A. Just knowing I wasn’t alone, my husband was there and that God in a mysterious way was still watching over us, even though I went through periods of frustration and doubt. We had to be there for our daughter and that’s what we did, I think that’s what any parent would do.

Q. Yes, but it doesn’t make what you and Chris pulled off any less miraculous. What did you hold on to when your faith wavered, when you were spent of all you could possibly give, and there was truly no hope?

A. Some form of inner strength, at other times, just sheer numbness, just surviving day to day. It’s like being in a dangerous place and your survival instincts kick in. I knew there was an ending; I just didn’t know at some points what God’s will was.

Q. I could appreciate your experiences through your raw descriptions; your ability to capture the miracle of life was intense (sometimes painful) but beautiful. Your blog conveys your generous spirit, your playful verve employed in tackling challenges, and your attitude towards the things you seek to discover and change. What is your writing process for your blog posts?

A. Thanks for visiting my blog. As you can see I stopped in 2010, due to work, trying to get my memoir published and other life commitments. I have now restarted it with renewed energy, and my aim is to blog about whatever comes my way in my new journey as an author, the good, the fun, and the bad.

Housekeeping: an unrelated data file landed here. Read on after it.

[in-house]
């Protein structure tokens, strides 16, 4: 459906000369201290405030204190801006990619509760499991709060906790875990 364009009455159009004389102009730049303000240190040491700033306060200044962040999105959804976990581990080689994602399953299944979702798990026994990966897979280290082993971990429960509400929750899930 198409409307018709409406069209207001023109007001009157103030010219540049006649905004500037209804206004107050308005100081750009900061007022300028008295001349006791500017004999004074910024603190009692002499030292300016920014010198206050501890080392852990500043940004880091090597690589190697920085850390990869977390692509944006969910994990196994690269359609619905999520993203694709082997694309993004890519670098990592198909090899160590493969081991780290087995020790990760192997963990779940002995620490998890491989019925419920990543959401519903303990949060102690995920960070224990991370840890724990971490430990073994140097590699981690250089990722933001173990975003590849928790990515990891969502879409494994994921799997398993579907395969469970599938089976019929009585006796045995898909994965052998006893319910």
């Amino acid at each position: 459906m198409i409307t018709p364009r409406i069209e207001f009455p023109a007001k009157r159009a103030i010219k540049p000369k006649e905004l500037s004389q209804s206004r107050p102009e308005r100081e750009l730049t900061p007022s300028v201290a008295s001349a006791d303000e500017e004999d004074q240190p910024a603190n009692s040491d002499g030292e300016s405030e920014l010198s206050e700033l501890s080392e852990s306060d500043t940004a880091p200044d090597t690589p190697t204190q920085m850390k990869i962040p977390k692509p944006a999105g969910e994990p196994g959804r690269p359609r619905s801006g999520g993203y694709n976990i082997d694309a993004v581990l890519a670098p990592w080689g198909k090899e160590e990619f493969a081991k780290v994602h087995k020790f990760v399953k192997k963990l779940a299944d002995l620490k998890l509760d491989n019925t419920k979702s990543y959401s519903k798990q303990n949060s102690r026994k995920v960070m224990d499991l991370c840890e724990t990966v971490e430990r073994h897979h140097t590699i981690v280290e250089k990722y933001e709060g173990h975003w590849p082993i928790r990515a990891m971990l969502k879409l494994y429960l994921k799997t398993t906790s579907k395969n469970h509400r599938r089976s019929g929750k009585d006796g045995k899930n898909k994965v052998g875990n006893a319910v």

My process /schedule should be the weekends – one posted and one written to be posted mid-week. I haven’t achieved that yet, so I try to post whenever I can. I mostly write at night after my kids go to bed. If I can nail the weekend schedule down, I should be good.

Q. In your blog, you refer to yourself as a recovering procrastinator. How have you organized yourself to juggle your family, your new book release, work and your volunteer efforts?

A. I’ve divided my time into chunks –during the day, early evening, and late night, and of course weekends. Each item has its own time slot.